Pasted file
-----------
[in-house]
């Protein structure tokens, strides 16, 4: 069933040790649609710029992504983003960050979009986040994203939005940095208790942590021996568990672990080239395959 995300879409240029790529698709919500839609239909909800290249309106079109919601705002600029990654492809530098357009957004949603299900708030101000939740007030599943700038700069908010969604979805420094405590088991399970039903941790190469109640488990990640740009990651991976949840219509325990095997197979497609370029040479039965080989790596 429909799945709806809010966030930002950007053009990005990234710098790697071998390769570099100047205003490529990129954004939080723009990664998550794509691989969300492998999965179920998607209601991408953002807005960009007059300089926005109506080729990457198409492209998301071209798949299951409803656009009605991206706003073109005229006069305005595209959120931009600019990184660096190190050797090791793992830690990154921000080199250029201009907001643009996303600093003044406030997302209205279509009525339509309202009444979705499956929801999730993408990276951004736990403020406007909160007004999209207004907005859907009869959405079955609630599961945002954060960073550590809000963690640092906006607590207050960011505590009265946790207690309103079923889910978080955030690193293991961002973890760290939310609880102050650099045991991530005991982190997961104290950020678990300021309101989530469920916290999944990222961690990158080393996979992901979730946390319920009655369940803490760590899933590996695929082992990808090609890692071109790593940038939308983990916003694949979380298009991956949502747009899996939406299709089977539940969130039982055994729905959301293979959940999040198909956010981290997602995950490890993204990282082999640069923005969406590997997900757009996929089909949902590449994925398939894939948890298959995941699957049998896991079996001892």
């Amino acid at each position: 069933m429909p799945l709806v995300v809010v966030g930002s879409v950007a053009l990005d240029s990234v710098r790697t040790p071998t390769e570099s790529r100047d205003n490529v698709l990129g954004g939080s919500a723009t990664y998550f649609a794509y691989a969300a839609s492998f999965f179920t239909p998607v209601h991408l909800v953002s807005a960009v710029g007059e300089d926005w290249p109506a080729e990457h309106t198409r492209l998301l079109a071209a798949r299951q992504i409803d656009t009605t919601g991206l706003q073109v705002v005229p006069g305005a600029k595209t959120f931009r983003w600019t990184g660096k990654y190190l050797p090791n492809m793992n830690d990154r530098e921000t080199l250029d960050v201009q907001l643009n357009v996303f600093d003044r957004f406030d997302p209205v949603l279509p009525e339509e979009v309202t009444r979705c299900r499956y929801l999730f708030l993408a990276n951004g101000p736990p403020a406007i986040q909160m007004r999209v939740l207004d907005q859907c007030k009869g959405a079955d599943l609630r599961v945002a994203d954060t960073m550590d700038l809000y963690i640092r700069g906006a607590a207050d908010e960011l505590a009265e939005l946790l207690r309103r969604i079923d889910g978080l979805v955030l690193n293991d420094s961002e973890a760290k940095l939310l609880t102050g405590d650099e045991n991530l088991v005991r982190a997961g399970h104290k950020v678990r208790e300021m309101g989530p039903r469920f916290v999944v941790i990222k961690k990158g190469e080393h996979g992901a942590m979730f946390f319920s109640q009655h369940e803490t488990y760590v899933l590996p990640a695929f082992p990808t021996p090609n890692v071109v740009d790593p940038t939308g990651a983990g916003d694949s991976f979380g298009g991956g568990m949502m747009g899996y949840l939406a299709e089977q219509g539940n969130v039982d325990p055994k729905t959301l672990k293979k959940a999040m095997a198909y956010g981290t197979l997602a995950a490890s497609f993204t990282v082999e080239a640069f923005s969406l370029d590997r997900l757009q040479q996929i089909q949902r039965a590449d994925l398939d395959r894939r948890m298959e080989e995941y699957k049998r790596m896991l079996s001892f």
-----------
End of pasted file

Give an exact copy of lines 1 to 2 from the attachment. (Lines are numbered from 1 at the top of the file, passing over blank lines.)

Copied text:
[in-house]
């Protein structure tokens, strides 16, 4: 069933040790649609710029992504983003960050979009986040994203939005940095208790942590021996568990672990080239395959 995300879409240029790529698709919500839609239909909800290249309106079109919601705002600029990654492809530098357009957004949603299900708030101000939740007030599943700038700069908010969604979805420094405590088991399970039903941790190469109640488990990640740009990651991976949840219509325990095997197979497609370029040479039965080989790596 429909799945709806809010966030930002950007053009990005990234710098790697071998390769570099100047205003490529990129954004939080723009990664998550794509691989969300492998999965179920998607209601991408953002807005960009007059300089926005109506080729990457198409492209998301071209798949299951409803656009009605991206706003073109005229006069305005595209959120931009600019990184660096190190050797090791793992830690990154921000080199250029201009907001643009996303600093003044406030997302209205279509009525339509309202009444979705499956929801999730993408990276951004736990403020406007909160007004999209207004907005859907009869959405079955609630599961945002954060960073550590809000963690640092906006607590207050960011505590009265946790207690309103079923889910978080955030690193293991961002973890760290939310609880102050650099045991991530005991982190997961104290950020678990300021309101989530469920916290999944990222961690990158080393996979992901979730946390319920009655369940803490760590899933590996695929082992990808090609890692071109790593940038939308983990916003694949979380298009991956949502747009899996939406299709089977539940969130039982055994729905959301293979959940999040198909956010981290997602995950490890993204990282082999640069923005969406590997997900757009996929089909949902590449994925398939894939948890298959995941699957049998896991079996001892």